And good riddance. The sooner they expose their true colors and the community realizes exactly what kinds of people they are, the better.

If you’re sick of this nonsense, if you’d like to support someone who’s supported our community even while the cockroaches targeted her, go buy some of her lovely Surlyramics.

Surly necklaces, © Amy Davis Roth. Used with permission

I asked for her permission to include this image. See? That wasn’t so hard.

{advertisement}
The campaign against Amy Davis Roth

376 thoughts on “The campaign against Amy Davis Roth

  1. ~G~
    351

    I keep thinking of a scenario where I am in a restaurant for which I’ve pre-paid for a very expensive meal. People are at the next table are being obnoxious in a way that is directed at me, to be derisive of me making it impossible for me to enjoy my meal. Should the wait staff just ignore that or say something? If I pointed it out to the waitstaff or manager, what if they started talking about constitutional rights, and that they don’t presume to manage someone else’s choices. I think most people would leave in disgust and leave an irate review on yelp.

    I doubt a restaurant with a menu more expensive than say, Denny’s would last long if it regularly tolerated one table of patrons purposefully directing ire (in whatever form) directly at other specific patrons. Sounds more like a bar in an old western than an event I’d want to spend $1,000 to go to. (and yes, that is at least what I spent when I went to TAM in 2010.) Bottom line is, people who want that environment where people can be as big of assholes as they want (and presumably have to put up with it from others as well) can keep going, the rest of us can vote with our pocketbooks.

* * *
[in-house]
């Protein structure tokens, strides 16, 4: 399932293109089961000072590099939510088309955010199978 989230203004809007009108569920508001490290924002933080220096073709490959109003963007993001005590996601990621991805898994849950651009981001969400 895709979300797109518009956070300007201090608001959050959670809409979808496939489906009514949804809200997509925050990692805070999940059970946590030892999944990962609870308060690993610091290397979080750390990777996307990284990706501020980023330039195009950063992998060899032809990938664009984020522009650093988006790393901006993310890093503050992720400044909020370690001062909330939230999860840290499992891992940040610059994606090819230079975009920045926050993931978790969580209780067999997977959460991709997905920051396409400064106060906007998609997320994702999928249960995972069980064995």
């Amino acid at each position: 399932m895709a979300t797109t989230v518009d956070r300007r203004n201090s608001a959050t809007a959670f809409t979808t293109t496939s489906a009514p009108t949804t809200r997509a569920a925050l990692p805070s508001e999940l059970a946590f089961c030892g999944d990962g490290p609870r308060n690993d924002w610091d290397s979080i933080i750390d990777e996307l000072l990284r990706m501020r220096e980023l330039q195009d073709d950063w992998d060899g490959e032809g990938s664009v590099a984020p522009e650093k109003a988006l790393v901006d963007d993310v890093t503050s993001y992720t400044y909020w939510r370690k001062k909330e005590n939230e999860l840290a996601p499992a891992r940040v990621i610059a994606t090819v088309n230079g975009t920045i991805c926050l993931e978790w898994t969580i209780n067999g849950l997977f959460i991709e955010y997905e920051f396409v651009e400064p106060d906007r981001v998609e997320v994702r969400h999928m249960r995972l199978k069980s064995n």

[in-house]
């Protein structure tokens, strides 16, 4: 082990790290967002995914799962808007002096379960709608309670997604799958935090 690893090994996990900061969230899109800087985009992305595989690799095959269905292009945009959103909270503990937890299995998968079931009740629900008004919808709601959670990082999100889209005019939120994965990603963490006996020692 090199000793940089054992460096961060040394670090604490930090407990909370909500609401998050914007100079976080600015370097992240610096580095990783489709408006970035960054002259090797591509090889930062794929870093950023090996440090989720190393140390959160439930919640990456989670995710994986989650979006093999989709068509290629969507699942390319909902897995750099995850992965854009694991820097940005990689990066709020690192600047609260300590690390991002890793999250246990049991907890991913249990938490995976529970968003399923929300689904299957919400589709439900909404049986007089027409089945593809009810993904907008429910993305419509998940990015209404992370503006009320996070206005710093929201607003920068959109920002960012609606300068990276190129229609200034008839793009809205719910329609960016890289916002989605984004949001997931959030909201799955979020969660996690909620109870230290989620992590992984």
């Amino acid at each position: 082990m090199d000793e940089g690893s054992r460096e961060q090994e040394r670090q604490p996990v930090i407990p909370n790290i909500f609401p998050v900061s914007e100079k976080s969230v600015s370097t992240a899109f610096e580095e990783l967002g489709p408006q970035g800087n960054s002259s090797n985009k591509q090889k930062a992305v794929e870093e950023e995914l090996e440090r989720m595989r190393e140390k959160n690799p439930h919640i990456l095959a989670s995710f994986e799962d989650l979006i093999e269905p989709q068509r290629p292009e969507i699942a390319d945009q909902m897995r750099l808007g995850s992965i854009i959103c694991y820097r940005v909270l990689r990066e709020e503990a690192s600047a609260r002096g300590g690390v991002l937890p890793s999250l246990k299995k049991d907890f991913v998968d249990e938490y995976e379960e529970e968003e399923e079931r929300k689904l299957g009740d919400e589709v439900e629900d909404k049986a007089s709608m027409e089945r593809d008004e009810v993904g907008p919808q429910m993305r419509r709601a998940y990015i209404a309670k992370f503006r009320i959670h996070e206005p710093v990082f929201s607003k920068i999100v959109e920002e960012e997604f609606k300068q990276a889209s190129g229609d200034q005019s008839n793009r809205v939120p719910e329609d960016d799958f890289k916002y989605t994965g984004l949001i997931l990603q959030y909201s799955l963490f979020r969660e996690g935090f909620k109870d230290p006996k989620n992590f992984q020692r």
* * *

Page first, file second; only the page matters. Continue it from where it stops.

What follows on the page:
2. 352

    @351
    Please don’t confuse the point with whether or not I think it’s right or not where boorish behavior is allowable. I am not defending boorish behavior but the right to be boorish. Any venue has the right to ask folks to leave or allow them to stay while others leave, it revolves around consequences and luck.
    Voltaire said, “I do not agree with what you say but defend to the death your right to say it.” Our country is founded on that principal and it also includes some types of behavior that is offensive. Recently, blogs have been loaded with ways to legislate behavior, just exactly like religion, just not the same behavior.
    That leaves me a choice, continue to spend the money I spend going to conferences and being involved or evaporate from this arena.
    I hate we have restricted the dialogue.
    I hate that bloggers and participants at time lack civility in discourse.
    Whether or not I agree with Jason or Stephanie, I believe they are trying to do the right thing, I just don’t think what they are doing is the right thing.
    And as the conversation continues, tempers flare, discourse dissolves and sides are drawn.
    We (Atheists) are going to splinter. Such a shame.

  3. ~G~
    353

    @352
    I would then benefit (as may others) from a bulleted list or something of your exact point(s) of contention here. I haven’t been able to decypher it yet. And of course if there are references to “people saying this” or “so and so wants this” quotations will be helpful if not necessary if you want to make sure we know what you are really trying to communicate.

  4. 356

    My Surlyramics might be waiting for me when I get home from work today… *fingers crossed*

    Of course, I have now gone back on the site and found the photons one, and the pink Feynman diagram one, and the…